Domestic violence has always been an ongoing issue in human society. Relationships within family units are complex, and people might have numerous motivations for using physical power to affect their family members. This problem was disregarded for years and even centuries; however, due to the unique features of modern society and the significant societal shift towards humanism, tolerance, and equality, increased attention has been paid to domestic abuse in recent years. At the moment, the civilized world condemns domestic violence and has introduced different measures to protect people from this remnant of the past. As one of the main powers that protect the lives and wellbeing of citizens, the police are expected to play the main role in this process.
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In addition to domestic abuse, the issues that police face are complex, as there are also non-crime calls that require police attention. In fact, these calls could be important and help improve the police’s functioning. The crime prophylactic model states that such calls might help prevent crime and defuse violent situations; the police knowledge model states that non-crime calls improve cooperation with the community and help police officers solve crimes; the social work model proclaims a latent power that prevents lawbreakers from committing a crime; and the community cooperation model suggests that these calls help establish better relations with the community (Walker and Katz 241).
Nevertheless, when investigating the problem of domestic violence, it is crucial to admit that the problem is complex. The close relationship that exists between the victim and the perpetrator is one of the main causes for the increased complexity of this issue. According to the latest statistics, only 28% of people facing domestic violence report it to the police (Walker and Katz 245). Besides, the approaches to this problem vary in various departments across the United States and may include arrest, mediation, separation, referral to social services, or even no action at all (Walker and Katz 244). For this reason, the need for a unified approach became obvious, and mandatory arrest was suggested as this approach.
Mandatory arrest vests a police officer with the authority to arrest a person any time that abuse is reported, without determining whether the person is really guilty or not. The emergence of the mandatory arrest policy coincided with a rise in the movement against domestic violence and was expected to deter it. However, there is still no clear data that either proves or refutes the positive impact of the mandatory arrest on misdemeanor domestic violence. The Minneapolis domestic violence experiment conducted in 1981-1982 showed positive shifts in statistics related to domestic abuse and stated that the adherence to mandatory arrest contributed to an improvement in the situation and a decrease in the number of repeat offenses (Walker and Katz 246). However, the results of this experiment have come into question recently as investigators are confident that it was conducted in an inappropriate way. At the moment, the impact of mandatory arrest remains unclear. First of all, it might discourage people who just want a police officer to calm the situation and suppress the development of violent conflict. Additionally, there are numerous facts that state that people who go through mandatory arrest often become even angrier and may further injure family members (Craig). Finally, adherence to a mandatory arrest might also have a negative impact on people’s desire or willingness to call the police due to the fear of being arrested.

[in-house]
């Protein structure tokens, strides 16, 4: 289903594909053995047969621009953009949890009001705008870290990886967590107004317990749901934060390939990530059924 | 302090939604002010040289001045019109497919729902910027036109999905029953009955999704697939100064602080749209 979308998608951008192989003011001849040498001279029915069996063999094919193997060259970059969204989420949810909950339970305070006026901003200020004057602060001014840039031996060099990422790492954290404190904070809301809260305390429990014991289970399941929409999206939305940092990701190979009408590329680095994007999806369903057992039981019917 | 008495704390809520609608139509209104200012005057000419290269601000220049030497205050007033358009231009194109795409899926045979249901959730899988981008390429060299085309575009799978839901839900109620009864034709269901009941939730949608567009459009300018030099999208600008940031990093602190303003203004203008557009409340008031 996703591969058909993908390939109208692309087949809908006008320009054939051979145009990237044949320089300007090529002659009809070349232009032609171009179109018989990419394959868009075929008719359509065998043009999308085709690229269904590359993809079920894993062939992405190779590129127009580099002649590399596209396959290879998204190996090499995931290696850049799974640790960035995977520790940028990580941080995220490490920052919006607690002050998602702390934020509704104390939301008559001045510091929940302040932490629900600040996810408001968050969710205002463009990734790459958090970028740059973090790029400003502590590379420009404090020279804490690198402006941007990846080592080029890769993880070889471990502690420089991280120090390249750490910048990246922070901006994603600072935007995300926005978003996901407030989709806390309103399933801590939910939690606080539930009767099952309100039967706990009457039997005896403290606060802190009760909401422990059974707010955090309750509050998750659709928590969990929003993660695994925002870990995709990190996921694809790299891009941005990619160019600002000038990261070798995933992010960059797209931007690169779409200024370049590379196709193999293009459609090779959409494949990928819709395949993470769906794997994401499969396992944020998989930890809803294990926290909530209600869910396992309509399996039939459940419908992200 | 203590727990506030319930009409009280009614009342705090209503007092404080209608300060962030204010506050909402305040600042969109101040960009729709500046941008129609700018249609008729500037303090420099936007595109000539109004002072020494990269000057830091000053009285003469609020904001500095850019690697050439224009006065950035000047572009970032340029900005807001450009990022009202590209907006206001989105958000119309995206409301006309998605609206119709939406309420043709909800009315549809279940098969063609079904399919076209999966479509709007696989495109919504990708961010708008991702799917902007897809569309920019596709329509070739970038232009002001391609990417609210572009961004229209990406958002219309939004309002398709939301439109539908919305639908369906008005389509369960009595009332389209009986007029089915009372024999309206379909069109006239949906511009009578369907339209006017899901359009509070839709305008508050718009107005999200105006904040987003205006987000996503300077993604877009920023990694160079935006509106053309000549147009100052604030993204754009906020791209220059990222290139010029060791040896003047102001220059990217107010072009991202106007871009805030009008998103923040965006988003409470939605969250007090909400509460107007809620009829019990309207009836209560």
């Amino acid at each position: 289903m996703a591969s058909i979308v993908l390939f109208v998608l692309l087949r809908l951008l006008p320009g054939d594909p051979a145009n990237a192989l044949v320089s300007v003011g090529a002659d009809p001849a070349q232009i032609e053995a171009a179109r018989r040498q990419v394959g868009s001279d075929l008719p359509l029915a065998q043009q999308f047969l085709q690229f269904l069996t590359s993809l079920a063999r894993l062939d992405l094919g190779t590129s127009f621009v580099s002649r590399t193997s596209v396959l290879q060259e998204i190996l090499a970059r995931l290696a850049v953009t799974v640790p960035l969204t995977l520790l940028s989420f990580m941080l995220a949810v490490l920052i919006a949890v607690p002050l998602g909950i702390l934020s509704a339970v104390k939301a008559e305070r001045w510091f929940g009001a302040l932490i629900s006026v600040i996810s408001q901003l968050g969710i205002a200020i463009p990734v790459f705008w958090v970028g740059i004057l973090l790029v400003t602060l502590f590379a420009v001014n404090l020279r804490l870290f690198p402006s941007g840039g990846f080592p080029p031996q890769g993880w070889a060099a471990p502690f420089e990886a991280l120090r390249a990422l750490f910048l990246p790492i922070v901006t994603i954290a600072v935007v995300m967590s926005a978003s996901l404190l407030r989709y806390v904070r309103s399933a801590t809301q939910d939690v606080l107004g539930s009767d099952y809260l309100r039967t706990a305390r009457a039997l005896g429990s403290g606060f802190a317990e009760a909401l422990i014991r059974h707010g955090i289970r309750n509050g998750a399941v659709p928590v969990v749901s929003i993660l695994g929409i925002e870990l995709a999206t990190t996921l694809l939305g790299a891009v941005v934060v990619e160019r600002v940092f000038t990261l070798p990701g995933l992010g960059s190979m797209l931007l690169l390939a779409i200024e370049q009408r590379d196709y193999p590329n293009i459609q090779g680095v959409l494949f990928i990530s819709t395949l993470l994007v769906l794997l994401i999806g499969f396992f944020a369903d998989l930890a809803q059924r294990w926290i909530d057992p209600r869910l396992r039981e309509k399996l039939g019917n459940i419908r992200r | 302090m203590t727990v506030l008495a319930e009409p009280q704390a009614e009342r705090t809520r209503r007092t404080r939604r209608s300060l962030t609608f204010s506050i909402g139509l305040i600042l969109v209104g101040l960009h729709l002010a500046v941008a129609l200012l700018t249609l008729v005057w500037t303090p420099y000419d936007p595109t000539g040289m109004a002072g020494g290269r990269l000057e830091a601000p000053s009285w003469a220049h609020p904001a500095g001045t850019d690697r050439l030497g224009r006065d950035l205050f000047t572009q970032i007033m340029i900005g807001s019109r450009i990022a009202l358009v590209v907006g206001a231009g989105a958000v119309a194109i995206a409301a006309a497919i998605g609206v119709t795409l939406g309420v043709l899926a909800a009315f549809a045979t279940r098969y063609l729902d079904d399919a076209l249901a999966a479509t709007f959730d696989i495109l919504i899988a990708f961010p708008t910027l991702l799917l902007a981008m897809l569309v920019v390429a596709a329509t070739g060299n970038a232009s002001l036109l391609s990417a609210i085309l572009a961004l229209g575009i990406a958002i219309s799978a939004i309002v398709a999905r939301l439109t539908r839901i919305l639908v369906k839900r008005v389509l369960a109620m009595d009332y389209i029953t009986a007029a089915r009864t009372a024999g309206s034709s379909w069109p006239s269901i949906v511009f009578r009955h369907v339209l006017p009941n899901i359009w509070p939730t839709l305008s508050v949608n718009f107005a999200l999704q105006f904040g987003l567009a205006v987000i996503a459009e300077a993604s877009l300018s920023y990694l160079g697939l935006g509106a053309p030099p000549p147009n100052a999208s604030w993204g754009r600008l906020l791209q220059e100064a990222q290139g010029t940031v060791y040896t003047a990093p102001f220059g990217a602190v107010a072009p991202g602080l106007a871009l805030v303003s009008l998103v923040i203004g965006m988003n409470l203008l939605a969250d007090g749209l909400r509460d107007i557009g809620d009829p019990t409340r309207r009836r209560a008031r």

To maintain peace, police officers might need help from different members of the community, including streetwalkers and call girls, who could also help police accomplish this task. Streetwalkers work in the street and know a great deal about the local community, making them good sources of important information about crimes. Call girls, on the other hand, are called by phone and may be able to provide vital data about the dangerous inclinations of a certain individual. For this reason, their help might be very useful.
Craig, Lisa. “Mandatory Arrest Laws May Hurt Domestic Violence Victims.” uakron.edu, Web.
Walker, Samuel and Charles Katz. The Police in America. An Introduction. McGraw-Hill Education, 2012.
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